Quantifying the vulnerability of GB rail to temperature and precipitation in order to improve resilience

Fisher, Rachel Susan (2021). Quantifying the vulnerability of GB rail to temperature and precipitation in order to improve resilience. University of Birmingham. Ph.D.

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Creating a more resilient railway network is crucial to national socioeconomic performance. GB’s railways are considered to be a resilient transport network when compared with other modes of transport. However weather and seasonal events can be attributed as the cause of 12% of train delays, on average. There are already well established areas of research into specific relationships between railway assets and weather hazards which have been directed by industry experts, giving a fragmented overview of the resilience of railway assets to weather.

The research presented in this thesis has developed a systematic, methodological approach which challenges the preconceived ideas of the impacts of weather on railway infrastructure. In principle, the analysis integrates historic railway infrastructure fault data with high resolution weather data, accounting for location whilst considering the exposure frequency of assets to different weather types. The methodology developed takes a novel, data-driven approach which highlights challenges for Network Rail regarding data quality. This approach has made few assumptions about the relationships between temperature and precipitation and the significant railway asset categories identified. As a result, this analysis has not only supported existing understanding through further interrogation of fault events but has identified assets which have previously been overlooked but are affected by weather hazards.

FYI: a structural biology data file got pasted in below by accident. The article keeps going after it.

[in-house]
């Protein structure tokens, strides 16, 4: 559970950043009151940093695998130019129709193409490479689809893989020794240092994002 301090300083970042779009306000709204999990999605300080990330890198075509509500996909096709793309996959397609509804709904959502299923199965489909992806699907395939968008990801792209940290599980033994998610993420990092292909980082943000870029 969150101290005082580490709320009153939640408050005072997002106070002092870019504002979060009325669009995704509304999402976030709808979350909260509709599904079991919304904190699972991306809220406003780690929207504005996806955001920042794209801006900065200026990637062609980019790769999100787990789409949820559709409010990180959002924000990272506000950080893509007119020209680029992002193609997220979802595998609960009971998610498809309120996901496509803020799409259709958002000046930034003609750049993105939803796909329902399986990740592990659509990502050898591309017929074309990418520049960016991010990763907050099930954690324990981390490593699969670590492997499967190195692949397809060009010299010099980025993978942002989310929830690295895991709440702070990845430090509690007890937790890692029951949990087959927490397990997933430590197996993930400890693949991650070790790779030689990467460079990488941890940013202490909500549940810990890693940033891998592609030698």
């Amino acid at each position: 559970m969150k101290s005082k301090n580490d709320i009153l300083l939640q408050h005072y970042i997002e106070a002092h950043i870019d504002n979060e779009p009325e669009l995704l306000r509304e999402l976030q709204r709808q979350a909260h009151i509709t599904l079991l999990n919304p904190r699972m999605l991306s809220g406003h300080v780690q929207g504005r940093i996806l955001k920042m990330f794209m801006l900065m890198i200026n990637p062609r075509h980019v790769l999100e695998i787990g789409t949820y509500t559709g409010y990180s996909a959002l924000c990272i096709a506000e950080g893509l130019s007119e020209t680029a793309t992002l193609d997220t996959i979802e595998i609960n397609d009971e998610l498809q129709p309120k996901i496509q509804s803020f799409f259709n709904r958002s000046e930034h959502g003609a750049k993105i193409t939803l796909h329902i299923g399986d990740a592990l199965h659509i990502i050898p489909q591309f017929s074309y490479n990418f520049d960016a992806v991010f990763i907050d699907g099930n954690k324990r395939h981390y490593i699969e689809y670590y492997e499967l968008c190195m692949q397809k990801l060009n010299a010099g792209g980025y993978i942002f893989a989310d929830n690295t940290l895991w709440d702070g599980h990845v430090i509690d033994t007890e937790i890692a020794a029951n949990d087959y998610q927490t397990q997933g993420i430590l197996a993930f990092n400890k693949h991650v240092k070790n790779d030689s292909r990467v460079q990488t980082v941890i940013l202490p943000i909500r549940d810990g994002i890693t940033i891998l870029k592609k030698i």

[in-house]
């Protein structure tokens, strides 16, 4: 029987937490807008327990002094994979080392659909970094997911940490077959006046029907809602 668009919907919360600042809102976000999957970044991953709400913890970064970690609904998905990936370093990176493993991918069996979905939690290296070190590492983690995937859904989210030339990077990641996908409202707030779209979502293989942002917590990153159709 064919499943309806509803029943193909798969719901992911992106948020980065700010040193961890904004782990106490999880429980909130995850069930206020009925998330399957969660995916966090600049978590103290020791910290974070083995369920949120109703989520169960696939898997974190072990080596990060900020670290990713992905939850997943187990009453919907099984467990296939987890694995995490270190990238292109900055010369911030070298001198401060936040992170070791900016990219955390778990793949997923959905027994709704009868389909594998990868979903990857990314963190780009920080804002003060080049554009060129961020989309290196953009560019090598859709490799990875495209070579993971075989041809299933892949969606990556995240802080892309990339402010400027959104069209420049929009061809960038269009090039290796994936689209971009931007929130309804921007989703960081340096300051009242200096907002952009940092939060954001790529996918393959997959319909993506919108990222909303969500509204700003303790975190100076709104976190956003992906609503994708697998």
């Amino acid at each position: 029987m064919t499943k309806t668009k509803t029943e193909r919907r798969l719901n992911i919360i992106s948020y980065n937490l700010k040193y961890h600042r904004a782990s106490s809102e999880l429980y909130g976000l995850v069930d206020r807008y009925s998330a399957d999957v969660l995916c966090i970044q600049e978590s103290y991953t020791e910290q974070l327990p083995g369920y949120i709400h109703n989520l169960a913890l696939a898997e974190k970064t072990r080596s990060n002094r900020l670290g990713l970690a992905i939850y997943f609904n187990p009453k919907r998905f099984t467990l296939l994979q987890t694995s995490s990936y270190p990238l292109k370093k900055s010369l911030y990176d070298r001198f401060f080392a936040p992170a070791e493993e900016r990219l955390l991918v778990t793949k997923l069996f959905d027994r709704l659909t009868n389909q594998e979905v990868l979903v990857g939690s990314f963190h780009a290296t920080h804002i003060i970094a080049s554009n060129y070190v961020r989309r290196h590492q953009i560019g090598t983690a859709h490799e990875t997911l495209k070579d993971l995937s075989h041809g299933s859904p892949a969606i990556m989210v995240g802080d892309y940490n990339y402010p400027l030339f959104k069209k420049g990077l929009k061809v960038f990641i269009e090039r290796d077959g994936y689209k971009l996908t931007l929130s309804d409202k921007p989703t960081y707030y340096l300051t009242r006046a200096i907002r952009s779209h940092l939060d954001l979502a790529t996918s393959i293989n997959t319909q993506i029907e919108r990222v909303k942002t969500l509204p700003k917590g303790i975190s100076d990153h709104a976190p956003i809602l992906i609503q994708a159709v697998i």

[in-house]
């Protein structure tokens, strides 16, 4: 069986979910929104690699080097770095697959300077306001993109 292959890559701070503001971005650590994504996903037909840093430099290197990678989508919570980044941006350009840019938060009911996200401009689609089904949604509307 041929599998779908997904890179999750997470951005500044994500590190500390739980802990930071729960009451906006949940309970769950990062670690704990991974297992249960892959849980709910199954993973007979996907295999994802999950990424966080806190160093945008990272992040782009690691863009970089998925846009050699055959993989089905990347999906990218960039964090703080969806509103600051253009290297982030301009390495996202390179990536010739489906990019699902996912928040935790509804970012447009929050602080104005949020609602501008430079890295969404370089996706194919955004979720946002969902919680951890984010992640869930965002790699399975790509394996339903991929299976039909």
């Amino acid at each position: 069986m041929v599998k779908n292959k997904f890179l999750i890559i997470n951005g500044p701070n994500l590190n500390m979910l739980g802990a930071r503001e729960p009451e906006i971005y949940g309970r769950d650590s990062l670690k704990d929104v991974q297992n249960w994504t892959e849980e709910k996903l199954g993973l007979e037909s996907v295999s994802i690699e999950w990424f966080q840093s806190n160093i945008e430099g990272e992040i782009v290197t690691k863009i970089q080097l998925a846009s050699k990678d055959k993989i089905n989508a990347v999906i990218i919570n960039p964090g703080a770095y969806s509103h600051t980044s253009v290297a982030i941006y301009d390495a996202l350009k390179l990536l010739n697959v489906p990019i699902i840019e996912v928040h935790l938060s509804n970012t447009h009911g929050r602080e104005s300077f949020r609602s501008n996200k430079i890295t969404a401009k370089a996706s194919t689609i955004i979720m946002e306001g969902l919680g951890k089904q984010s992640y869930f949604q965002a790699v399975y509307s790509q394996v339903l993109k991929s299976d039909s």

The approach developed provides a scalable and tractable foundation which can easily be employed by railway infrastructure managers, such as Network Rail, to calculate useful asset fault rate thresholds which can be utilised to inform decision making processes regarding asset maintenance and operations. In addition, the results of the analysis have been used to inform recommendations particularly for Network Rail as the Infrastructure Manager but also for the wider railway industry stakeholders to support progress towards a resilient railway for future mobility. This is of particular importance when viewed within the context of future climate change.

Key Words: Railway Infrastructure, Extreme Weather, Weather Resilience and Climate Change Adaptation

Type of Work: Thesis (Doctorates > Ph.D.)
Award Type: Doctorates > Ph.D.
Licence: All rights reserved
College/Faculty: Colleges (2008 onwards) > College of Engineering & Physical Sciences
School or Department: School of Engineering, Department of Civil Engineering
Funders: Engineering and Physical Sciences Research Council
Subjects: G Geography. Anthropology. Recreation > GE Environmental Sciences
H Social Sciences > HE Transportation and Communications
T Technology > TA Engineering (General). Civil engineering (General)
T Technology > TF Railroad engineering and operation
URI: http://etheses.bham.ac.uk/id/eprint/11229


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